Douglas Fairbairn wrote, in the form of Shoot, one of my all-time favourite crime novels (although it is ultimately much more than just a crime novel), so I had high hopes for Street 8, a noir set on the sun-bathed streets of Miami.
Bobby Mead, who runs an ailing used-car lot on Eighth Street, or as the latinos call it Calle Ocho, is given an offer he can’t refuse by Cuban gangsters/terrorists. They will give him a sum of money every month for the use of his garage, no questions asked, or they will kill him and his sixteen-year-old delinquent daughter. Mead takes the offer but realises that dealing with the devil comes with a price.
I wish I could say I enjoyed Street 8 but I didn’t. It has massive gaping flaws of logic. During the novel Mead has zero ambition or a particular will to live (something noted by several characters during the course of the novel) and mopes around for much of the narrative, only for him to quickly transmorph into a gringo Che Guevara by the end of the novel. Mead also has sex with his under-age daughter, which, whilst consensual, hardly endears him as a protagonist, and his proclamation of love for her towards the end of the book leaves a sour taste. I’m not a prude, and can deal with stuff like this in a narrative, but it’s hard to find enthusiasm for a protagonist who has sex with his own daughter, even if he does feel remorse. Also, Fairbairn’s prose, so concise and clear in Shoot, comes off here like a poor Hemingway pastiche. It’s a short novel, but its badly balanced pacing means that nothing happens for long stretches only for it to sputter into life occasionally. Disappointing.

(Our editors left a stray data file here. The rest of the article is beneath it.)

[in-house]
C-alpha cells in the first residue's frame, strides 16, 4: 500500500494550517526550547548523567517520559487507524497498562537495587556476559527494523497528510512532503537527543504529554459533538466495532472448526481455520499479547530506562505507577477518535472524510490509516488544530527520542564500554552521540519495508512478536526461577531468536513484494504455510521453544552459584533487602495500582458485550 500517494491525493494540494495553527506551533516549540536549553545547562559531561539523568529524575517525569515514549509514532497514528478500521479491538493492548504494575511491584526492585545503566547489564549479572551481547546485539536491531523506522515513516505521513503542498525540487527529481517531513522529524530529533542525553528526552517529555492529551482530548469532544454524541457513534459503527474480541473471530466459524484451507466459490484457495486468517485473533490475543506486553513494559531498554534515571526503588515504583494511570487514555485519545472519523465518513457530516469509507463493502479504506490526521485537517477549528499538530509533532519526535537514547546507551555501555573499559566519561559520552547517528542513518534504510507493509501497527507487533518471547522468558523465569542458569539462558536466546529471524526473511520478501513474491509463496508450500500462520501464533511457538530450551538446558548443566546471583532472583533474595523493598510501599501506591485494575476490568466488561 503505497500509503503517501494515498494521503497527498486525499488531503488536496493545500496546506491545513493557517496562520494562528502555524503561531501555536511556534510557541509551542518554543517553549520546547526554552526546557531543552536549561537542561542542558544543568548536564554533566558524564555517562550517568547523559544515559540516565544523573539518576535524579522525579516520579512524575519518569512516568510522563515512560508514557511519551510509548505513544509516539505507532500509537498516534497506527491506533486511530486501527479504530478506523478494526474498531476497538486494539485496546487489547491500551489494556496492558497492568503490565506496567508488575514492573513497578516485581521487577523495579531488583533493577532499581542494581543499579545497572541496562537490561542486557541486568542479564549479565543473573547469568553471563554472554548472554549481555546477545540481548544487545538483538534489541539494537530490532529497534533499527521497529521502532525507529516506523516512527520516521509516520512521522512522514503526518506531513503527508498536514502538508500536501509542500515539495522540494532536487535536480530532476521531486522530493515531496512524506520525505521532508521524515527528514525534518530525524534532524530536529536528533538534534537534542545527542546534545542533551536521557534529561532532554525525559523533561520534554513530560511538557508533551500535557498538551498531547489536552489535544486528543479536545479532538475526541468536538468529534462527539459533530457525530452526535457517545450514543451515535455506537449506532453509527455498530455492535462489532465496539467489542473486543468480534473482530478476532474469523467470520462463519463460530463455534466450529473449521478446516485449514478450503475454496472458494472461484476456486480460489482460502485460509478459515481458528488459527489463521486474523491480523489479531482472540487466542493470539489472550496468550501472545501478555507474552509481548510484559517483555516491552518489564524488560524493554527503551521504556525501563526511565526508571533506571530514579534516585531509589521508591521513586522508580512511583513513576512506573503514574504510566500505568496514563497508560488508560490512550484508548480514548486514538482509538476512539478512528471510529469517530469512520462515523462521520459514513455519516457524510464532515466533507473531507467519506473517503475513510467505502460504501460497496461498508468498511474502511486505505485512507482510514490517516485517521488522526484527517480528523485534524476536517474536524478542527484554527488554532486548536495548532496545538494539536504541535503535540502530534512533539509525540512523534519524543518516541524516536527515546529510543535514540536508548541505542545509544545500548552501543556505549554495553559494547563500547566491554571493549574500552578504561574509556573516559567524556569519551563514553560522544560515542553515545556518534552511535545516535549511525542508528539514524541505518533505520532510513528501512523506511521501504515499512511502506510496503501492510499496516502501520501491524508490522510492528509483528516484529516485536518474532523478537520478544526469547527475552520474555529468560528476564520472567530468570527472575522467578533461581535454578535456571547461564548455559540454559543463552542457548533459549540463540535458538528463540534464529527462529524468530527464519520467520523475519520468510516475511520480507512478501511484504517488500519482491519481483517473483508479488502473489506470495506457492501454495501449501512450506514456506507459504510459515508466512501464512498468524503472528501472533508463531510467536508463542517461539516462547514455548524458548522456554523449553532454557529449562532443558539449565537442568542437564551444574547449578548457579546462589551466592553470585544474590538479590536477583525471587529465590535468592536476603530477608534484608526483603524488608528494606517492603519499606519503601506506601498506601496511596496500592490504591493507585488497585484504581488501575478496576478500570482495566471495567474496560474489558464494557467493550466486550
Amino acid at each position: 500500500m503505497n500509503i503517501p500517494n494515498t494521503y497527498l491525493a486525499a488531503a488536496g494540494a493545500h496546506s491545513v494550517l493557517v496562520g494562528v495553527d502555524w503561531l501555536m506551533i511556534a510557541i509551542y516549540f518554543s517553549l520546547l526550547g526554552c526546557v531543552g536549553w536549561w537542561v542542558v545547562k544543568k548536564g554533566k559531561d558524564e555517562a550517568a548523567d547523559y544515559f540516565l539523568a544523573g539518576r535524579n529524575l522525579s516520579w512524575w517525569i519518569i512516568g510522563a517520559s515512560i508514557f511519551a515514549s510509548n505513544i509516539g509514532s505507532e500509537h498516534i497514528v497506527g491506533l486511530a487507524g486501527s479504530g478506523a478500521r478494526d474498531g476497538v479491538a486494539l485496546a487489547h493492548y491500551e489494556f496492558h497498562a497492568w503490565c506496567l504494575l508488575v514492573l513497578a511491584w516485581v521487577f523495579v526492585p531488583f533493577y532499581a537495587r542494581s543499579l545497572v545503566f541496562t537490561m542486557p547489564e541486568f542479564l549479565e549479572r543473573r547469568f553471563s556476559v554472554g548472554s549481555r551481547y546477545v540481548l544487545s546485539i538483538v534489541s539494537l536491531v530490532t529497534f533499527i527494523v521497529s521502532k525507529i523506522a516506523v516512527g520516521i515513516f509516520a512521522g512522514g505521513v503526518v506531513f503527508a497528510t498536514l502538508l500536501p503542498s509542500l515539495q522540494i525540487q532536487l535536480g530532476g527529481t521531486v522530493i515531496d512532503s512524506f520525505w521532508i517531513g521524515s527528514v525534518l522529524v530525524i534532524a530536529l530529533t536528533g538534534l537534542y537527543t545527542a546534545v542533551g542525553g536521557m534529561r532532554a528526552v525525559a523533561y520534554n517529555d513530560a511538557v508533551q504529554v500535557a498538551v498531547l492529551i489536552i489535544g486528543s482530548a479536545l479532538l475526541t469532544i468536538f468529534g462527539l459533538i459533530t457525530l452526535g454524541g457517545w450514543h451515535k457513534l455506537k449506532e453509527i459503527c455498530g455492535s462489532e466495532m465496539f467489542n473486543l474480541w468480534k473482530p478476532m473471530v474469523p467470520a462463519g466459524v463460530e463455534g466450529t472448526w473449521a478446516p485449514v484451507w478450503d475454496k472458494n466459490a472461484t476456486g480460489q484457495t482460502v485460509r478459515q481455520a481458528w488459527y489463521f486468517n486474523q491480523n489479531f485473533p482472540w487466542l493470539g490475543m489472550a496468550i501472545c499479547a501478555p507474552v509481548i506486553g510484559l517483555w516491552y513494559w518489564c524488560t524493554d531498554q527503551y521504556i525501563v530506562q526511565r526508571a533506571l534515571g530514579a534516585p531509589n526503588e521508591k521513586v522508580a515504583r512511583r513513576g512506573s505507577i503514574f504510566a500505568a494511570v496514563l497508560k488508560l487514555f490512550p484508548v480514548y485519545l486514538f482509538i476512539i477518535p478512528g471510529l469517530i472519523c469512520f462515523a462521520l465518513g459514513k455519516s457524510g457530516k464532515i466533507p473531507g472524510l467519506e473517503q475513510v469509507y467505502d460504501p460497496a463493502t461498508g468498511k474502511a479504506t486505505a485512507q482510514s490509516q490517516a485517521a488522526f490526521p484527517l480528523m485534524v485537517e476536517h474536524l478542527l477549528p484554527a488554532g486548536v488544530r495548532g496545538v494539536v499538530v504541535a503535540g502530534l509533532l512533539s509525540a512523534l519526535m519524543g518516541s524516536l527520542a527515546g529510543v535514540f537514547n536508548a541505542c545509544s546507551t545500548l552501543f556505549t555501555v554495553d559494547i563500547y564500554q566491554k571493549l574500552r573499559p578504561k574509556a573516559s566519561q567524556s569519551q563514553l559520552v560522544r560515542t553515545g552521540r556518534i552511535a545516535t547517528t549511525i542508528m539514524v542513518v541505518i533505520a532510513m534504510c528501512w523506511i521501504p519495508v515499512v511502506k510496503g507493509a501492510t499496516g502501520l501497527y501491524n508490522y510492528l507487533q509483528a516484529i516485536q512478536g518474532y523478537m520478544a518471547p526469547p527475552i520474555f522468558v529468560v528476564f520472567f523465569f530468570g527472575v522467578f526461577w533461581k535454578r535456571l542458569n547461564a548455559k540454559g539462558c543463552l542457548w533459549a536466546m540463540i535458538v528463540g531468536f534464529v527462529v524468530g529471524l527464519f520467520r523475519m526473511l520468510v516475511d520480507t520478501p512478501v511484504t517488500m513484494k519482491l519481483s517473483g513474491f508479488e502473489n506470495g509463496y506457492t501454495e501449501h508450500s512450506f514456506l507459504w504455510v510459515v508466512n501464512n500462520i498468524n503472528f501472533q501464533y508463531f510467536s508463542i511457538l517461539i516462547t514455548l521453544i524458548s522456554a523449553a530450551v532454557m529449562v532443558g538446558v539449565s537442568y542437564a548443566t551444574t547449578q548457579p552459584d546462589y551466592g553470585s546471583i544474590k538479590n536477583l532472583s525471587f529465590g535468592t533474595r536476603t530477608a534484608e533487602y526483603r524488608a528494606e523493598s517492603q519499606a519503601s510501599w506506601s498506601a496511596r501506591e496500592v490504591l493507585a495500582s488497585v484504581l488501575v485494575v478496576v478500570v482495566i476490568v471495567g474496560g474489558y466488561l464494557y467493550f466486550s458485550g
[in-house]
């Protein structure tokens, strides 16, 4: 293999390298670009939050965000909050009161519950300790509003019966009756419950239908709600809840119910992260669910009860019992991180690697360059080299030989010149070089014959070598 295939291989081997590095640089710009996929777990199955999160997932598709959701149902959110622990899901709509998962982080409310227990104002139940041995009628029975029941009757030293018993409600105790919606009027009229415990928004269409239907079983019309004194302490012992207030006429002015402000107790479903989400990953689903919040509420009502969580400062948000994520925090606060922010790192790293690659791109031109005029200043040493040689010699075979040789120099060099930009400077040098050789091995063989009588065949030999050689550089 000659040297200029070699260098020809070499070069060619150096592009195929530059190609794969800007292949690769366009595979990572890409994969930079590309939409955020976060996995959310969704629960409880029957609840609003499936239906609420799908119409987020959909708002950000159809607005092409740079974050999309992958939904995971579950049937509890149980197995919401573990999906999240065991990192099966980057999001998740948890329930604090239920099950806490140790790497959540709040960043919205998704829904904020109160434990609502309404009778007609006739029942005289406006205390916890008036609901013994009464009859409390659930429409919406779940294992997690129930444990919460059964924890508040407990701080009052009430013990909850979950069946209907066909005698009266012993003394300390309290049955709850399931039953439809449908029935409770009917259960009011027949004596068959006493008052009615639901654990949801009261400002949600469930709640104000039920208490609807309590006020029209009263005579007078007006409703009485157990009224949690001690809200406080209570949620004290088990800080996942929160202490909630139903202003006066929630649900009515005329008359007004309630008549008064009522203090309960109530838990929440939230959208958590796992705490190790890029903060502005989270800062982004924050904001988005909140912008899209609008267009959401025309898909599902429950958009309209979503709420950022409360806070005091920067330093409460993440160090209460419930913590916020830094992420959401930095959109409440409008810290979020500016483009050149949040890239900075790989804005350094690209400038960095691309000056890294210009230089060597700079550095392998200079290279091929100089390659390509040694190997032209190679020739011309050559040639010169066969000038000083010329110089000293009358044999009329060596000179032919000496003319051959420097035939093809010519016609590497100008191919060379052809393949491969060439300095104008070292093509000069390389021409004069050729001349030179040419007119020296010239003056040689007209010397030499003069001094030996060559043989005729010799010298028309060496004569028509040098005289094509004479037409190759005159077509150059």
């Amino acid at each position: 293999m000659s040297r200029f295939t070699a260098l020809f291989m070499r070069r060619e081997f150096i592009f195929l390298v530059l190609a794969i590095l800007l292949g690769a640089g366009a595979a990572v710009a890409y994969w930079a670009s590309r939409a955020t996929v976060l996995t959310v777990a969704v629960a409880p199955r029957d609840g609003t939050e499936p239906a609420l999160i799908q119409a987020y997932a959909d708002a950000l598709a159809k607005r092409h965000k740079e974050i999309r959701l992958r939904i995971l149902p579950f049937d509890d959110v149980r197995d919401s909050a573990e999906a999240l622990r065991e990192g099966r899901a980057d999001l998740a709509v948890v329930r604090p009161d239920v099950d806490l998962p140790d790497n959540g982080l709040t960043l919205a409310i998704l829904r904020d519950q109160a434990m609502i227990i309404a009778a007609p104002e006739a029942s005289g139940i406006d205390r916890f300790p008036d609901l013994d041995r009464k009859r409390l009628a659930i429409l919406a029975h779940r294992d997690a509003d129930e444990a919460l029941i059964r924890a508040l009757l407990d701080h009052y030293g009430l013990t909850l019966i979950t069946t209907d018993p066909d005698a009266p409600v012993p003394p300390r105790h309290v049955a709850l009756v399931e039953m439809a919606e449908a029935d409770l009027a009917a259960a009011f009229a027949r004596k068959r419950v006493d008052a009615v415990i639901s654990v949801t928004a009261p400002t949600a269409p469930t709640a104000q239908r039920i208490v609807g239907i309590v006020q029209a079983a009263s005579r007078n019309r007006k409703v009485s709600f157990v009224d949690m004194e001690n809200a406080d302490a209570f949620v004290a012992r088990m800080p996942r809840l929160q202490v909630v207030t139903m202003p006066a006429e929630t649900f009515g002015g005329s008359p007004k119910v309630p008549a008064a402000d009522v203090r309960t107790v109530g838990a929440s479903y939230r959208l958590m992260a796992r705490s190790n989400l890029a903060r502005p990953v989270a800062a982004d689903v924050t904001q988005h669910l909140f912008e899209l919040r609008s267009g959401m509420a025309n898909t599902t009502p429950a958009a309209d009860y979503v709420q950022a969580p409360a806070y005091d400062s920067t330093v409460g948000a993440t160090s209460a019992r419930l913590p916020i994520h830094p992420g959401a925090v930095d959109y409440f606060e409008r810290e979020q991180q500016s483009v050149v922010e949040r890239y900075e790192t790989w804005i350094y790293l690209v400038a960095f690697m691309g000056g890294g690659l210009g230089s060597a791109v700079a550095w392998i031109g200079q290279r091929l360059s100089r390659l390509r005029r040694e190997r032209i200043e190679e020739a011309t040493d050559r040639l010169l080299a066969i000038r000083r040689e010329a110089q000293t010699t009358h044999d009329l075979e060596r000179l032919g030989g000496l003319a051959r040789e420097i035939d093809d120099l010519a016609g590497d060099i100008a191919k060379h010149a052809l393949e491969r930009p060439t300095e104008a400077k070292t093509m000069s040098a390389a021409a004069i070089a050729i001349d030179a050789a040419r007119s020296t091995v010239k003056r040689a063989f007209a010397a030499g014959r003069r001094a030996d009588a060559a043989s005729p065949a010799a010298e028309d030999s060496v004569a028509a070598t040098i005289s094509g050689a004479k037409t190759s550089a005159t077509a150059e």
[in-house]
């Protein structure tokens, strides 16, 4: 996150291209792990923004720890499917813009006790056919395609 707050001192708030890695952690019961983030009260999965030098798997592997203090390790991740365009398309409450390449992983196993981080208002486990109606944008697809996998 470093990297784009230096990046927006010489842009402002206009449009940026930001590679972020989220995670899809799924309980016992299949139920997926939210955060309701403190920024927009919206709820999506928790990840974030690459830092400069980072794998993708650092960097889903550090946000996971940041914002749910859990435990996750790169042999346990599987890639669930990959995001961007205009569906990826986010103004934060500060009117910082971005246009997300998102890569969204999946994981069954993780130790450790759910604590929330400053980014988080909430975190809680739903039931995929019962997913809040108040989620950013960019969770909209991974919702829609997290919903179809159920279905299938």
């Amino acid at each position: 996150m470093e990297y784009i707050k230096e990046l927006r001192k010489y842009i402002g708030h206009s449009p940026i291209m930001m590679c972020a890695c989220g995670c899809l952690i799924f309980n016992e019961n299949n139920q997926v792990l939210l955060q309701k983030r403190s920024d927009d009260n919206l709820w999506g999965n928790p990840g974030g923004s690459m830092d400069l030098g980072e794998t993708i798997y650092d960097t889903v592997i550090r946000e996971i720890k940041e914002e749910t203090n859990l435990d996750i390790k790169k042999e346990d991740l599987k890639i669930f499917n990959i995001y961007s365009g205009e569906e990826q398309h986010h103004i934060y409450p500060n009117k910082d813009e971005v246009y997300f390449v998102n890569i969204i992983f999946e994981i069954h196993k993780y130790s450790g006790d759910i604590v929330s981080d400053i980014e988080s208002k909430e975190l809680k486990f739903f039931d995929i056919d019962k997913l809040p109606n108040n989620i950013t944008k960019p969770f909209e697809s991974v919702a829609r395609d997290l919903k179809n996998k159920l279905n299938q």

In Elmore Leonard’s City Primeval, an unpleasant and unorthodox Detroit judge is killed by a remorseless killer and thief, Clement Mansell, over a driving incident. Taciturn detective, Raymond Cruz, quickly works out that it may be Mansell’s finger on the trigger but proving it is somewhat more difficult – more so, considering that Mansell walked on a murder charge a couple of years before because of a technicality. Killer and cop circle each other constantly, trying to outwit each other until the noirish climax.
Leonard is always a pleasure to read, probably because he does all the little things well. He’s never been spectacular, in the way that James Ellroy or James Lee Burke sometimes can be, but his 70s/80s work rarely misses its mark. He knows how to pace a narrative, knows how to write killer dialogue, knows how to write detail without it overshadowing the story, and knows how to write characters who, though dark, though unpleasant, don’t tip over into caricature or leave an unpleasant aftertaste. Recommended.